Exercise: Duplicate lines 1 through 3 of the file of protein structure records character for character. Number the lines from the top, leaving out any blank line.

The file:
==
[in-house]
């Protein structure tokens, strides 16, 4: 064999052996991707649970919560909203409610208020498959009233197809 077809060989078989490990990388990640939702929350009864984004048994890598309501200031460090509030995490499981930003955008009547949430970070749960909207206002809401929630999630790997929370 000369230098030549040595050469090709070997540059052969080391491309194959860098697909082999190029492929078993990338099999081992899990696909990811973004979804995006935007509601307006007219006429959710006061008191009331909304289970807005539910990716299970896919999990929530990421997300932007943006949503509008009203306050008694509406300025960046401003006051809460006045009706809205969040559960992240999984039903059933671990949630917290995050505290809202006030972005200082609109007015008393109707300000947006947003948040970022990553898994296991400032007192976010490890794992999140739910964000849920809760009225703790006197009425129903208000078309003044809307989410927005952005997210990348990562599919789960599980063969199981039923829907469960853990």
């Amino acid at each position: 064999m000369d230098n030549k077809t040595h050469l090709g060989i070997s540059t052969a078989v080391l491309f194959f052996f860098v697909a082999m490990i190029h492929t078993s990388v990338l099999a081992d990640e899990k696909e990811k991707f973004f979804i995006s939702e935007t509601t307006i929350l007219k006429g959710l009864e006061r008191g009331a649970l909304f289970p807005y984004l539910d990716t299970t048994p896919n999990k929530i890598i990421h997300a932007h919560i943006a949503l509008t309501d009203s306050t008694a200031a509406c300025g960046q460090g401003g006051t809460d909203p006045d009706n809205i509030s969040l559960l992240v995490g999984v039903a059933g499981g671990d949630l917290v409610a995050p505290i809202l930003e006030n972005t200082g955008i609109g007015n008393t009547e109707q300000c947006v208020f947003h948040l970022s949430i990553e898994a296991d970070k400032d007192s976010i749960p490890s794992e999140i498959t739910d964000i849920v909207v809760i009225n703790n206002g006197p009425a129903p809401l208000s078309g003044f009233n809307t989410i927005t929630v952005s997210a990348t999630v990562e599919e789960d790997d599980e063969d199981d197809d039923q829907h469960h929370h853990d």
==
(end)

[in-house]
């Protein structure tokens, strides 16, 4: 064999052996991707649970919560909203409610208020498959009233197809 077809060989078989490990990388990640939702929350009864984004048994890598309501200031460090509030995490499981930003955008009547949430970070749960909207206002809401929630999630790997929370 000369230098030549040595050469090709070997540059052969080391491309194959860098697909082999190029492929078993990338099999081992899990696909990811973004979804995006935007509601307006007219006429959710006061008191009331909304289970807005539910990716299970896919999990929530990421997300932007943006949503509008009203306050008694509406300025960046401003006051809460006045009706809205969040559960992240999984039903059933671990949630917290995050505290809202006030972005200082609109007015008393109707300000947006947003948040970022990553898994296991400032007192976010490890794992999140739910964000849920809760009225703790006197009425129903208000078309003044809307989410927005952005997210990348990562599919789960599980063969199981039923829907469960853990």
């Amino acid at each position: 064999m000369d230098n030549k077809t040595h050469l090709g060989i070997s540059t052969a078989v080391l491309f194959f052996f860098v697909a082999m490990i190029h492929t078993s990388v990338l099999a081992d990640e899990k696909e990811k991707f973004f979804i995006s939702e935007t509601t307006i929350l007219k006429g959710l009864e006061r008191g009331a649970l909304f289970p807005y984004l539910d990716t299970t048994p896919n999990k929530i890598i990421h997300a932007h919560i943006a949503l509008t309501d009203s306050t008694a200031a509406c300025g960046q460090g401003g006051t809460d909203p006045d009706n809205i509030s969040l559960l992240v995490g999984v039903a059933g499981g671990d949630l917290v409610a995050p505290i809202l930003e006030n972005t200082g955008i609109g007015n008393t009547e109707q300000c947006v208020f947003h948040l970022s949430i990553e898994a296991d970070k400032d007192s976010i749960p490890s794992e999140i498959t739910d964000i849920v909207v809760i009225n703790n206002g006197p009425a129903p809401l208000s078309g003044f009233n809307t989410i927005t929630v952005s997210a990348t999630v990562e599919e789960d790997d599980e063969d199981d197809d039923q829907h469960h929370h853990d």